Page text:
Concepts Principles Methods Theories Precepts
On Ko Chi Shin
This is an Okinawan proverb that translates to mean “Respect the ancient to understand the new". Onkochishin is a fundamental understanding in the study and research mindset when study the ancient arts of combat. From this very prolific statement the Matsusoden Kobukan gets its moto “Modern Knowledge from Ancient Wisdom". The further we look into the past the more is revealed to the true methods of combative arts that the ancients used to defend their lives.
The journey of one thousand miles begins with the first step. Like any journey, the traveler needs a guide to traverse unfamiliar landscape. The sensei (one who has gone before) is that guide to assist you to remain on the true path and avoid the many pitfalls along the way. The Okinawan Master's have a saying, "Do Mugen", which means "There are many paths that lead to the top of the mountain, but there is only one view of the moon". This is an old encryptic Okinawan proverb that applies to the martial arts. Where ever you start in the study of martial arts, during the journey and regardless how you get there, what one ultimately realizes is that the martial arts all have the same end goal and that martial arts are more similar the longer you study than they are different..
The Circle of Life (Enso):
Enso is a Japanese word meaning “circle” and a concept strongly associated with Zen, It is drawn in a single stroke by a human hand. The roundness and perfection of the circle is a single unthinking act shows great practice on the part of the artist; however, even the most perfect zen circle has a beginning and an end representing the transition from life to death.
In the Martial Arts realm, Enso symbolizes the journey from beginner to Master. As we say "You have gone full circle". As the white belt transitions to black and then back to white we learn that along the path all that seems unrelated is related. The adage, in regards to bunkai (application of technique), “To the atarashi (novice) there are many, to the master there is only one”. This precept reflects upon the inclusiveness of the circle in which it encompasses as well as the void in the middle. There is a saying in Japan Martial Arts that reflects upon the Enso- Circle and the journey of 1000 miles.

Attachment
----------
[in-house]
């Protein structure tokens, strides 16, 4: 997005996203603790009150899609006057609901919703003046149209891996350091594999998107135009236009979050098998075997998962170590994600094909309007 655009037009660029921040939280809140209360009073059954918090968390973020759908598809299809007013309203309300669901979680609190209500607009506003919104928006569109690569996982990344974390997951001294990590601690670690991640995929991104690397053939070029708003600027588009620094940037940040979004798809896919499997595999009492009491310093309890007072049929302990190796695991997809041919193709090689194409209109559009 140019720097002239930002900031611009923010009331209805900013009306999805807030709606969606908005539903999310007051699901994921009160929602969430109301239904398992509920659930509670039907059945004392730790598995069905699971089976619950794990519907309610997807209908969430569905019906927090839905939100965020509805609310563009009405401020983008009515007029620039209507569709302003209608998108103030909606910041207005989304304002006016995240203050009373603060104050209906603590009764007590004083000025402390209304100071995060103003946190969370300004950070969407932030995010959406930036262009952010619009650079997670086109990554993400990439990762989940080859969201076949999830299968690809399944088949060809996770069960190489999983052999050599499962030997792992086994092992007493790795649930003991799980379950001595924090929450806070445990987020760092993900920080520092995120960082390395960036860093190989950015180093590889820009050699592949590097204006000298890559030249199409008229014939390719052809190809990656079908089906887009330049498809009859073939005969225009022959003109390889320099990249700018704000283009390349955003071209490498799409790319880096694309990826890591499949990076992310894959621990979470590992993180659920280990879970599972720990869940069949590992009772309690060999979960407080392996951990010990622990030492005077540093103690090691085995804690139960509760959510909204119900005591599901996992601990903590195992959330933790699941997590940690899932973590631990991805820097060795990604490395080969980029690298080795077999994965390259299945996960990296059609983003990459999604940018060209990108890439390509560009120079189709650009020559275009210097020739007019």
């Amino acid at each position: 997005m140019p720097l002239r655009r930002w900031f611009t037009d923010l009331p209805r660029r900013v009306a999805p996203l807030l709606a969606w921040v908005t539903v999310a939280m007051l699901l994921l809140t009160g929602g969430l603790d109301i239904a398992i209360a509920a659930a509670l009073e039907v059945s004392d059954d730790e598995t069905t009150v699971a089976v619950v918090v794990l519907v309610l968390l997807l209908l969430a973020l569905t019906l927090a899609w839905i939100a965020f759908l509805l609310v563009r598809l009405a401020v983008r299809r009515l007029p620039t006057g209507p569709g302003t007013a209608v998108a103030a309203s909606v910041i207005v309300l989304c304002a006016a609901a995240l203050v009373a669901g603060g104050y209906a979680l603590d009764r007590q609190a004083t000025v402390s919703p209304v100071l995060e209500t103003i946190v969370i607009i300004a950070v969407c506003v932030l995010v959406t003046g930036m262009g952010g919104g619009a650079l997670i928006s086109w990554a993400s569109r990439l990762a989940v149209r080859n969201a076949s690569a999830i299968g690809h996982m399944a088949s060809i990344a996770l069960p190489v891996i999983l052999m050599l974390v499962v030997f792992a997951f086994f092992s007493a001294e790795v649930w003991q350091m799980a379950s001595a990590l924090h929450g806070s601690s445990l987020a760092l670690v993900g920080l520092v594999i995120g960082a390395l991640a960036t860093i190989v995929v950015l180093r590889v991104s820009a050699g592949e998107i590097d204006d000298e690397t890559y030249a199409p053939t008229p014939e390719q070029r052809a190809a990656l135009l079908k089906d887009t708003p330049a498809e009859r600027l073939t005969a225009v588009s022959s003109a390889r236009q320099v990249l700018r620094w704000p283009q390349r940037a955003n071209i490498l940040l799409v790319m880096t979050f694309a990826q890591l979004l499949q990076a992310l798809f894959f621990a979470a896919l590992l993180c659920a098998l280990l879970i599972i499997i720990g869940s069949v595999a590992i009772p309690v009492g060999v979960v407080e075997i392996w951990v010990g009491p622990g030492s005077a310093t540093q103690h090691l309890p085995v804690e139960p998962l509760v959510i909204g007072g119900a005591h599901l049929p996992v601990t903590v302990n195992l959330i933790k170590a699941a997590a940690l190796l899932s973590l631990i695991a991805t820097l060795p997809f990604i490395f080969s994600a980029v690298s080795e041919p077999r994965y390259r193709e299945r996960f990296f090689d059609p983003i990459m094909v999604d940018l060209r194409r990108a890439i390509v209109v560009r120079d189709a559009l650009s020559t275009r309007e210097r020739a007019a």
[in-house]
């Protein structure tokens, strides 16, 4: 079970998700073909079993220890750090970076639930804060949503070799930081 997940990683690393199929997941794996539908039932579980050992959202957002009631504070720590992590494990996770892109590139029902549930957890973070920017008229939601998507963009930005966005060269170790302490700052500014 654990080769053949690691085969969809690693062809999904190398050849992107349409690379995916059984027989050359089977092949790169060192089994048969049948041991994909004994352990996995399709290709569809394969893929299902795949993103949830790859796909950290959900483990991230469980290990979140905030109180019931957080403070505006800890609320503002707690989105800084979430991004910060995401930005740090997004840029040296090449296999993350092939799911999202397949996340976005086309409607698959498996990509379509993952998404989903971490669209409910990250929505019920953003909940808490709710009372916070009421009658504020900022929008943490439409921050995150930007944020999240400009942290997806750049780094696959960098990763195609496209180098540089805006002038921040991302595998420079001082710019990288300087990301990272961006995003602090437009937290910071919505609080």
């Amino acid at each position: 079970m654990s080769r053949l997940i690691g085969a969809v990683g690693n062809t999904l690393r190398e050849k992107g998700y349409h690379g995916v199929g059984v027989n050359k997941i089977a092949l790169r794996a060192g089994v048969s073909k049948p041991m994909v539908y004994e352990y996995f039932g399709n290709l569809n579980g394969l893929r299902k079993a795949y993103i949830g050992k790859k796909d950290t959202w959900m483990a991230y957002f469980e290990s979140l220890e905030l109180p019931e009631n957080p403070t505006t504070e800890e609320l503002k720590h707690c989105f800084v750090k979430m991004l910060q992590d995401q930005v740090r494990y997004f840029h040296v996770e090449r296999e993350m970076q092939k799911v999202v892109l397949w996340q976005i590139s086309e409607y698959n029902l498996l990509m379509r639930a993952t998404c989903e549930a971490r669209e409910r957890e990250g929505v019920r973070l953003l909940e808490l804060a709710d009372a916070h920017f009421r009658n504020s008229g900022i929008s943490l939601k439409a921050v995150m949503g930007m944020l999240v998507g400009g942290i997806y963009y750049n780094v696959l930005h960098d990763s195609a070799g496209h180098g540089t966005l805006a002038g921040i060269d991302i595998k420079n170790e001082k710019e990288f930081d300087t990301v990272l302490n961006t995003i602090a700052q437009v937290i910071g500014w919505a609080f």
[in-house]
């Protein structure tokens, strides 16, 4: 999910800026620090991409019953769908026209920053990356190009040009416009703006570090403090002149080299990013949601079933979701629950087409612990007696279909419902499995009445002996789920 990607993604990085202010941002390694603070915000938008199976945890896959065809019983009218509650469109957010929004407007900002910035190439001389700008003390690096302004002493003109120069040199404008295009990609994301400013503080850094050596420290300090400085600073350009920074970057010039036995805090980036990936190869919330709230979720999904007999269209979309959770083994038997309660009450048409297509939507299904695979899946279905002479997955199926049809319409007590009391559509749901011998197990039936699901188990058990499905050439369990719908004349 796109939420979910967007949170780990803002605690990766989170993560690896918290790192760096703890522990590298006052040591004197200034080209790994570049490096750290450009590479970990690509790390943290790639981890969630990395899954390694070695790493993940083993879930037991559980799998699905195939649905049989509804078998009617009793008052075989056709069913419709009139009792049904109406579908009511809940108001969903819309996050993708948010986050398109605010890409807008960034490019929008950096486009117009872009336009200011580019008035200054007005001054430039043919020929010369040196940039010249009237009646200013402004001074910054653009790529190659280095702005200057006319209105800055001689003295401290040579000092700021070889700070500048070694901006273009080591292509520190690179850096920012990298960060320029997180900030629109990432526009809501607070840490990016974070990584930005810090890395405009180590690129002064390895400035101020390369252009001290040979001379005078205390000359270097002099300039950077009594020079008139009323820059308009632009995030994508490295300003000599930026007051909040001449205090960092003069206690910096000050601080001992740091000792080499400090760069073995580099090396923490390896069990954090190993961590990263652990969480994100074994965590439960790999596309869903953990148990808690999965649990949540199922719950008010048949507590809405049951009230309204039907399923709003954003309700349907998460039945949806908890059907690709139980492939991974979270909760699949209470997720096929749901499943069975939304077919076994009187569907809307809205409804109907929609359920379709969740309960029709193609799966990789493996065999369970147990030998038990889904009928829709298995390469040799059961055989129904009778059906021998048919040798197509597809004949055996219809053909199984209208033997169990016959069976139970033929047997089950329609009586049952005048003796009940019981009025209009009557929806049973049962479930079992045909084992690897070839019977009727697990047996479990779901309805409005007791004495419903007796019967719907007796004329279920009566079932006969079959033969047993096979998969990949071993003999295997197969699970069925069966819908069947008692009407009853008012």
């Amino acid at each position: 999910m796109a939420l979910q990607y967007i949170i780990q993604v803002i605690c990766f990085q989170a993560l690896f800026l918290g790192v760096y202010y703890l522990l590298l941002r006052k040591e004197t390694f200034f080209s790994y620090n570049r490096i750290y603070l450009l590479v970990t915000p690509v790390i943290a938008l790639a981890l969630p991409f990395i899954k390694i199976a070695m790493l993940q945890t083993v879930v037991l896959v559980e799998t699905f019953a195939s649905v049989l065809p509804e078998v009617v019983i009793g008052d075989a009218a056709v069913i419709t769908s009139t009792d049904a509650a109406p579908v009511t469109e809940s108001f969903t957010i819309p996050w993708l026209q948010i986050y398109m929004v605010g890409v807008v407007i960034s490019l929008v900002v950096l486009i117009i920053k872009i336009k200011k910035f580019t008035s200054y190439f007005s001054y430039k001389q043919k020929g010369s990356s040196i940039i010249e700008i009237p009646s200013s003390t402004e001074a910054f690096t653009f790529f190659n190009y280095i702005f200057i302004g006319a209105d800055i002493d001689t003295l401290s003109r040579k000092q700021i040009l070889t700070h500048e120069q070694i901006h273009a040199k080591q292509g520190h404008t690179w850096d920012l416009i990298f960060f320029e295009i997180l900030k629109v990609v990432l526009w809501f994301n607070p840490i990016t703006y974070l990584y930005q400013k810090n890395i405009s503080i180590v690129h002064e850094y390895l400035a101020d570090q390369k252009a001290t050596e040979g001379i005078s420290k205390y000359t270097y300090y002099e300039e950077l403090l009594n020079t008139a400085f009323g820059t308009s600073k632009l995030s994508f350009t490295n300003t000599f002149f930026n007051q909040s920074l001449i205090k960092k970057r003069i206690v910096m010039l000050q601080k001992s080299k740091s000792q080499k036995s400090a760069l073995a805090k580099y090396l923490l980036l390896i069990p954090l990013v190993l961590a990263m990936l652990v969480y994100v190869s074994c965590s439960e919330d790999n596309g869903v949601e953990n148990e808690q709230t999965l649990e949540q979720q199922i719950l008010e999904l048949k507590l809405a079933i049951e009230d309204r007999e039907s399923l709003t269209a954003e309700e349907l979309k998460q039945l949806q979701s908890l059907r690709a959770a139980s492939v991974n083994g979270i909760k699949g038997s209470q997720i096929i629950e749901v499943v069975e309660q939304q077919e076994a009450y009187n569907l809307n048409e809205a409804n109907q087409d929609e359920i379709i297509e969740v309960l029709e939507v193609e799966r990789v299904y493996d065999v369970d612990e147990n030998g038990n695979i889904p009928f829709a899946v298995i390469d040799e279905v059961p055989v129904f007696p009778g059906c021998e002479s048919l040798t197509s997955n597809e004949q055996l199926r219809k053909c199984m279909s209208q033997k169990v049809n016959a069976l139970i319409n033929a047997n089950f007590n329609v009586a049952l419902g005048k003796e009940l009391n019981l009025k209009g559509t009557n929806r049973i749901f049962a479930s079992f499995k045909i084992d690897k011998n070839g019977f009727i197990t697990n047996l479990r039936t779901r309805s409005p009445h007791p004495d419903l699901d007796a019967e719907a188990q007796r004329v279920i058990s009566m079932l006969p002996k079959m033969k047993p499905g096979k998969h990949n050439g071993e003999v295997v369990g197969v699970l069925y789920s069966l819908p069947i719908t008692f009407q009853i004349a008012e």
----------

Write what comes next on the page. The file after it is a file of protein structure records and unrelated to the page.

Shuhari (SHU HA RI)
Shu "protect", "obey" — traditional wisdom — learning fundamentals, techniques
Ha "detach", "digress" — breaking with tradition — detachment from the illusions of self
Ri "leave", "separate"
Training in martial arts resembles the transition that one experiences throughout life. Shu, represents the child who initially learns from one's parents and is obedient and obeys the lessons taught without question. This is similarity is represented with he atarashi (novice student). In shu, we repeat the forms and discipline ourselves so that our bodies absorb the forms that our forebears created. We remain faithful to these forms with no deviation.
In the stage of ha, this would be equivalent to the teen years where independent thought and influences cause us to question and explore. During this stage in martial arts we begin to discover innovations in the movement’s applications and concepts that were once we have disciplined ourselves to acquire the forms and movements.
Finally, in ri, as in adult hood we have determined our own course based on the life lesson we leaned and set out on our own. The martial arts equivalent to the departure from our masters and begin to teach based on our own discoveries beyond our masters is the realization of becoming greater than the sum parts of the individual lessons, an enlightened understanding of the journey we have embarked upon in the beginning.
Three stage concept to Mastery:
Di (earth) Basics. To experience movements at the fundamental levels.
Ren (human) Ready to learn. (The Japanese belt system level of Shodan /1st degree black belt).
Tian (sky/heaven) No conscious thought, flows/moves like the elements. This stage takes years of training and coaching from other Grandmasters.